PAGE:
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Dane Clark Collins

Transient Revival

Written by Dane Clark Collins

Renowned fantasy artist Mike Bielaczyc (Aradani Studios, Dragonlance) recently invited me to participate in the creation of an art exhibit of ambitious magnitude. My part was to create a soundscape that would enhance the atmosphere of an already dark and eerie exploration into the experience of belief, awakening, fate, and free will.

The opening was tremendous, and we would like to thank everyone who made it out. I saw close friends, old acquaintances, people I haven’t seen in over a decade, and met quite a few new people…all coming together to witness Mike’s creation. My initial announcement regarding this project may have read like an extreme exaggeration, but as it turns out, it wasn’t an exaggeration in the least.

When you first walked out into the parking lot where it was setup, you were instantly greeted by real traveling vendors and entertainers. They came from all over the country to be a part of the show, all dressed in their traditional garb, selling costumes, art, pirate gear, and other rare and artistic valuables.

At the end of the row of vendors and entertainers stood a giant tent shining solid white against the dingy foreground, rising high above the rest with its steepled top and symbol-shaped spire. Once making your way through the thick crowd of fairies, fire juggling, pirates, and tuxedo-garbed satyrs, you then found yourself at the entrance to the tent. Before walking in, you could already hear the torturous sounds that would set the tone for the eerie experience that awaited inside.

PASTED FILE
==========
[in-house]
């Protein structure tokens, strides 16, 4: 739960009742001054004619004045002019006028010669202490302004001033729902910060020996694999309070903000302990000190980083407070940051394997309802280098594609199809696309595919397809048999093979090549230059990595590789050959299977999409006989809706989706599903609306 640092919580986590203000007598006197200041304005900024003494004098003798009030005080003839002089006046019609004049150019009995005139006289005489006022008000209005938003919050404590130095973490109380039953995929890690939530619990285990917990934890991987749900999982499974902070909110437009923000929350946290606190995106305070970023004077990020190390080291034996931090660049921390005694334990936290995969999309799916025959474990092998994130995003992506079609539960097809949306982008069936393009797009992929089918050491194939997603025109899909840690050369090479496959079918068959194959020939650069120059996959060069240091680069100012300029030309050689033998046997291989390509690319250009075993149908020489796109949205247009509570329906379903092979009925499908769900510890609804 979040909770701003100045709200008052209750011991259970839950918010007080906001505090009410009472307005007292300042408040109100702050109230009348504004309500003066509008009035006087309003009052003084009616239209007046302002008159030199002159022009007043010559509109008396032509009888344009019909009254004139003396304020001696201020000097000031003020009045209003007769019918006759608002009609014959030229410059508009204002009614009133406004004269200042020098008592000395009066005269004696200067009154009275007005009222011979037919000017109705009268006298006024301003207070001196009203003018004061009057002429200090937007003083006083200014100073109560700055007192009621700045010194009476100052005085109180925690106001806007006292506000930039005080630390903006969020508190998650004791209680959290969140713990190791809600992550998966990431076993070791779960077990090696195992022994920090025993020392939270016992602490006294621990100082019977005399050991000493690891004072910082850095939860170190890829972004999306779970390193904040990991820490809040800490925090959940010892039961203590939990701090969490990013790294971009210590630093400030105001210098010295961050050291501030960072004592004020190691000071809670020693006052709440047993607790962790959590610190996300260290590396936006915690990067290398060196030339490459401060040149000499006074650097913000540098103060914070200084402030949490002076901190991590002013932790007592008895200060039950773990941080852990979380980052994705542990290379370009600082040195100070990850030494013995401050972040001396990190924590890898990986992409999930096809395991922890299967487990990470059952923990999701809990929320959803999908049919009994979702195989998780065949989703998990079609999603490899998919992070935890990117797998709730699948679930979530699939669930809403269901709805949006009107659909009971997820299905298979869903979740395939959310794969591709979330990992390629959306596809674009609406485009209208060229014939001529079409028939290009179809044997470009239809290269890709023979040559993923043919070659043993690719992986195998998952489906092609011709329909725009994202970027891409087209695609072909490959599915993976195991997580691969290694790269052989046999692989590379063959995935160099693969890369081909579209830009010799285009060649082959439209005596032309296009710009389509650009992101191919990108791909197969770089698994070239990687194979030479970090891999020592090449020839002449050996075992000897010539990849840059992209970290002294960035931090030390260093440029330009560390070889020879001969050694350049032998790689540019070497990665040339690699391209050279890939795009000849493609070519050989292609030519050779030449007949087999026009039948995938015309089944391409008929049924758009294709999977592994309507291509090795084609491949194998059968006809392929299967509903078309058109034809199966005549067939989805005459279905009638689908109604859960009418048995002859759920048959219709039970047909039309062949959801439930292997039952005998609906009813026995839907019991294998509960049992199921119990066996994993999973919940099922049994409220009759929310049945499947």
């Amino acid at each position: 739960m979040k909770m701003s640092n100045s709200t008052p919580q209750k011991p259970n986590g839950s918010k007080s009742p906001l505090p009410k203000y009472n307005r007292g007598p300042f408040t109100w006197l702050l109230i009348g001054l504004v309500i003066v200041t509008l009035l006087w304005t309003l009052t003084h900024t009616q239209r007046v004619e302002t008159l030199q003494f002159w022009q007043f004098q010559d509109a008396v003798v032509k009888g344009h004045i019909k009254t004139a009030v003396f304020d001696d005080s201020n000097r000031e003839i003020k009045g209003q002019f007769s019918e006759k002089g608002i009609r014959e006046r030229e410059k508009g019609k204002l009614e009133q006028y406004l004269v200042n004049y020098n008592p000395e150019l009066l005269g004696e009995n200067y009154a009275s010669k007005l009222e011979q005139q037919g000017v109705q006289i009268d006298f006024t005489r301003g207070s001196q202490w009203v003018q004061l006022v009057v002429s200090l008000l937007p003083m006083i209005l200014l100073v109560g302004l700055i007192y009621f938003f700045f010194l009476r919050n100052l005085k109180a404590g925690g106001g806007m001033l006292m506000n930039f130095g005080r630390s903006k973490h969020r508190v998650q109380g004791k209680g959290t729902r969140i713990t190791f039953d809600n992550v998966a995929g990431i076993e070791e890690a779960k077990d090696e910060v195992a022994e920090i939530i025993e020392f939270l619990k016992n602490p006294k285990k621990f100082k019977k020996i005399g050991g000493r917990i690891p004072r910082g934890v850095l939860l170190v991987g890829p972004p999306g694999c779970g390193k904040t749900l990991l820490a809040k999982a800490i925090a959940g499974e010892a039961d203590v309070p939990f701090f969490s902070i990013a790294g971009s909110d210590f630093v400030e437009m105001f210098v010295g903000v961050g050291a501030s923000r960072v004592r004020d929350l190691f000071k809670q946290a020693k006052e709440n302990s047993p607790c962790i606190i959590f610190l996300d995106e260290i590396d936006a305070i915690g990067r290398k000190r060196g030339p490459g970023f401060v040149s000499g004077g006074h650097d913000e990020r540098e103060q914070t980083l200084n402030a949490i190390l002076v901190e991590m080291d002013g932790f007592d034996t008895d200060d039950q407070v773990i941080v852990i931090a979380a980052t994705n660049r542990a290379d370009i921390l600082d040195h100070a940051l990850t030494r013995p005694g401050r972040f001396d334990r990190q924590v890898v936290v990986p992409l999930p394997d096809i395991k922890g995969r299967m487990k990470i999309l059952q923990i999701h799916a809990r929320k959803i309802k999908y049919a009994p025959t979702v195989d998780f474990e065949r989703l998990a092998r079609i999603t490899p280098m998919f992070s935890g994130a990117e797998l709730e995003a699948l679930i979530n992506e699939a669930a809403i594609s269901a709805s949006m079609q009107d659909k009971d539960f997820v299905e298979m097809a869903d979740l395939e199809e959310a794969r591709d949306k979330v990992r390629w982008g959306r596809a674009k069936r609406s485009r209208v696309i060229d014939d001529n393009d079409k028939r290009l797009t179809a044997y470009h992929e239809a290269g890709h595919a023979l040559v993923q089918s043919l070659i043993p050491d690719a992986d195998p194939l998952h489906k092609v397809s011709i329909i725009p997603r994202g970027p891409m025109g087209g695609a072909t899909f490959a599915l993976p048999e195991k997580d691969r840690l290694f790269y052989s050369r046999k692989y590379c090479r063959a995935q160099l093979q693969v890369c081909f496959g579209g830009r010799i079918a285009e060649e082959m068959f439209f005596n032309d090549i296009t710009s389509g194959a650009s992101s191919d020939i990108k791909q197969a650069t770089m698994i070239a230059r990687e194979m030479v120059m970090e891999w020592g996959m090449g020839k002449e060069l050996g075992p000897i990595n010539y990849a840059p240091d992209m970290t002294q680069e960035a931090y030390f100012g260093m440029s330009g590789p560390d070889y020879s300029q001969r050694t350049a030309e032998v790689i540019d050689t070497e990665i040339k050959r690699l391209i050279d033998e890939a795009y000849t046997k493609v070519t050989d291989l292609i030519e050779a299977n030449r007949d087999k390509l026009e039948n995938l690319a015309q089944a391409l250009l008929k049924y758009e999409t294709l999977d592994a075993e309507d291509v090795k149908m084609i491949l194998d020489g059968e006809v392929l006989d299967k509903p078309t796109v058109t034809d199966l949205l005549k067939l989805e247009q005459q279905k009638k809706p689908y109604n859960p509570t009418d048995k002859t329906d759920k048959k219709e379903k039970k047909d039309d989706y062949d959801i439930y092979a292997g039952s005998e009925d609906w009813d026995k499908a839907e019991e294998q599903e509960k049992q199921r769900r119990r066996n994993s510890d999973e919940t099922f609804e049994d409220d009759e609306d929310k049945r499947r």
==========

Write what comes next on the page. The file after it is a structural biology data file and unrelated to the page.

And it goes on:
Inside the tent was the core of this project—the product of months of difficult, diligent, costly, and sometimes even bloody labor. From the ceiling hung a ceramic phallic spiraled beehive dripping honey from its tip into a white ceramic baptismal bowl. To the right was a screen embedded into the tent wall, playing a nightmarish video of bees, jellyfish, and a clay man slowly drowning in the baptismal honey. To the left was a screen playing a video that also included bees, jellyfish, and baptism, only in this one Mike’s own face wore the honey, which slowly ascended upward off of his face allowing him to finally open his eyes and experience a new awareness.

The revolving crowd of onlookers on the inside was consistently pressed thick, with word of mouth spreading and everyone packing in to watch the full animations. In the time I spent inside, I heard only authentic praise and appreciation for the work that was obviously put into its creation, and for the atmosphere and originality of the final result.

Much of the project will be on display at Watkins for the next month, and soon Mike will be putting the animations together with the music so that it can be viewed online. The music will be posted separately on InhumanGenome.com.